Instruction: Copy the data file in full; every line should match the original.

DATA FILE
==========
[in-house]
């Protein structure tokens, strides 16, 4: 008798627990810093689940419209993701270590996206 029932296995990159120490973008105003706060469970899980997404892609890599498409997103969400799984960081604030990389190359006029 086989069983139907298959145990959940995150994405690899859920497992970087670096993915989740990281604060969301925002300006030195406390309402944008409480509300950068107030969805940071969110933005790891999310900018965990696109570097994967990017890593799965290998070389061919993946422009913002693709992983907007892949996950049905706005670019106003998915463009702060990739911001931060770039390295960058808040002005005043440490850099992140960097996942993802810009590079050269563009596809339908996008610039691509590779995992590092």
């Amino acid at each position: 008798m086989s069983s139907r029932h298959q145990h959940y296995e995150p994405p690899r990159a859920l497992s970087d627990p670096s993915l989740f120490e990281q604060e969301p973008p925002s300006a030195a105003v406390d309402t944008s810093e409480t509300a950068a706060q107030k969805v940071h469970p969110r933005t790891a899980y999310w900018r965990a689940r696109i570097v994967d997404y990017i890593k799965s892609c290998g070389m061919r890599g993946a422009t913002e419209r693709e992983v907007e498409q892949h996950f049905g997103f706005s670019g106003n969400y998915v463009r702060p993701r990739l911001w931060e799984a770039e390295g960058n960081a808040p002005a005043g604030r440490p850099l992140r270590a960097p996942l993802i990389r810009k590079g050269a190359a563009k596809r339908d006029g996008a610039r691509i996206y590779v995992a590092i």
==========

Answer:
[in-house]
């Protein structure tokens, strides 16, 4: 008798627990810093689940419209993701270590996206 029932296995990159120490973008105003706060469970899980997404892609890599498409997103969400799984960081604030990389190359006029 086989069983139907298959145990959940995150994405690899859920497992970087670096993915989740990281604060969301925002300006030195406390309402944008409480509300950068107030969805940071969110933005790891999310900018965990696109570097994967990017890593799965290998070389061919993946422009913002693709992983907007892949996950049905706005670019106003998915463009702060990739911001931060770039390295960058808040002005005043440490850099992140960097996942993802810009590079050269563009596809339908996008610039691509590779995992590092």
């Amino acid at each position: 008798m086989s069983s139907r029932h298959q145990h959940y296995e995150p994405p690899r990159a859920l497992s970087d627990p670096s993915l989740f120490e990281q604060e969301p973008p925002s300006a030195a105003v406390d309402t944008s810093e409480t509300a950068a706060q107030k969805v940071h469970p969110r933005t790891a899980y999310w900018r965990a689940r696109i570097v994967d997404y990017i890593k799965s892609c290998g070389m061919r890599g993946a422009t913002e419209r693709e992983v907007e498409q892949h996950f049905g997103f706005s670019g106003n969400y998915v463009r702060p993701r990739l911001w931060e799984a770039e390295g960058n960081a808040p002005a005043g604030r440490p850099l992140r270590a960097p996942l993802i990389r810009k590079g050269a190359a563009k596809r339908d006029g996008a610039r691509i996206y590779v995992a590092i």